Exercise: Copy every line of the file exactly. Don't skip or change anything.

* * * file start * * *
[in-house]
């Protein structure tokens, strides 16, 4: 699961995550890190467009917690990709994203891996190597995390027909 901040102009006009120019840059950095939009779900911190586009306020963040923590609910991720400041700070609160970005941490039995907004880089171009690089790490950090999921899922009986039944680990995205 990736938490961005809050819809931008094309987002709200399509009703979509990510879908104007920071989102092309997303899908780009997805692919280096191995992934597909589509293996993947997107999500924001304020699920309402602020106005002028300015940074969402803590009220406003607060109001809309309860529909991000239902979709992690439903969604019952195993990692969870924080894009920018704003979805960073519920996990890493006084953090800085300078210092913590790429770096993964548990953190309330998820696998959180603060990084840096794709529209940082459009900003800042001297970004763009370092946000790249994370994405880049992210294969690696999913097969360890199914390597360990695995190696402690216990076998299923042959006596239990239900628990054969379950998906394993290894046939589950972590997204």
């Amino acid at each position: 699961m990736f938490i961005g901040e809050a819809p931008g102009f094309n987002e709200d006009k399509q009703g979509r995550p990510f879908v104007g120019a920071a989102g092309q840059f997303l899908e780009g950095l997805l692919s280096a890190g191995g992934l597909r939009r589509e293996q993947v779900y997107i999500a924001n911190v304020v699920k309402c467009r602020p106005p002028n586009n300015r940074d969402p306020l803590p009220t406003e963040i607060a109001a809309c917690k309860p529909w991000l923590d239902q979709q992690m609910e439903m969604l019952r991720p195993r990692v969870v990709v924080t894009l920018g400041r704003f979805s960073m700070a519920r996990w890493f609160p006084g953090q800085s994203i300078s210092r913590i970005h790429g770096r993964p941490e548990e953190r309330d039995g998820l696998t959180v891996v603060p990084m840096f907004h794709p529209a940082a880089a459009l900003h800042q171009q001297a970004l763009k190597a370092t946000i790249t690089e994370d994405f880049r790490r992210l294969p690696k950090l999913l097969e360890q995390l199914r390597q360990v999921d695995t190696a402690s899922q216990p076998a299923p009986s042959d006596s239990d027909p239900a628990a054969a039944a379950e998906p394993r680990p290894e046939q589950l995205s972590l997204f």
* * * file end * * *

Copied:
[in-house]
């Protein structure tokens, strides 16, 4: 699961995550890190467009917690990709994203891996190597995390027909 901040102009006009120019840059950095939009779900911190586009306020963040923590609910991720400041700070609160970005941490039995907004880089171009690089790490950090999921899922009986039944680990995205 990736938490961005809050819809931008094309987002709200399509009703979509990510879908104007920071989102092309997303899908780009997805692919280096191995992934597909589509293996993947997107999500924001304020699920309402602020106005002028300015940074969402803590009220406003607060109001809309309860529909991000239902979709992690439903969604019952195993990692969870924080894009920018704003979805960073519920996990890493006084953090800085300078210092913590790429770096993964548990953190309330998820696998959180603060990084840096794709529209940082459009900003800042001297970004763009370092946000790249994370994405880049992210294969690696999913097969360890199914390597360990695995190696402690216990076998299923042959006596239990239900628990054969379950998906394993290894046939589950972590997204």
């Amino acid at each position: 699961m990736f938490i961005g901040e809050a819809p931008g102009f094309n987002e709200d006009k399509q009703g979509r995550p990510f879908v104007g120019a920071a989102g092309q840059f997303l899908e780009g950095l997805l692919s280096a890190g191995g992934l597909r939009r589509e293996q993947v779900y997107i999500a924001n911190v304020v699920k309402c467009r602020p106005p002028n586009n300015r940074d969402p306020l803590p009220t406003e963040i607060a109001a809309c917690k309860p529909w991000l923590d239902q979709q992690m609910e439903m969604l019952r991720p195993r990692v969870v990709v924080t894009l920018g400041r704003f979805s960073m700070a519920r996990w890493f609160p006084g953090q800085s994203i300078s210092r913590i970005h790429g770096r993964p941490e548990e953190r309330d039995g998820l696998t959180v891996v603060p990084m840096f907004h794709p529209a940082a880089a459009l900003h800042q171009q001297a970004l763009k190597a370092t946000i790249t690089e994370d994405f880049r790490r992210l294969p690696k950090l999913l097969e360890q995390l199914r390597q360990v999921d695995t190696a402690s899922q216990p076998a299923p009986s042959d006596s239990d027909p239900a628990a054969a039944a379950e998906p394993r680990p290894e046939q589950l995205s972590l997204f």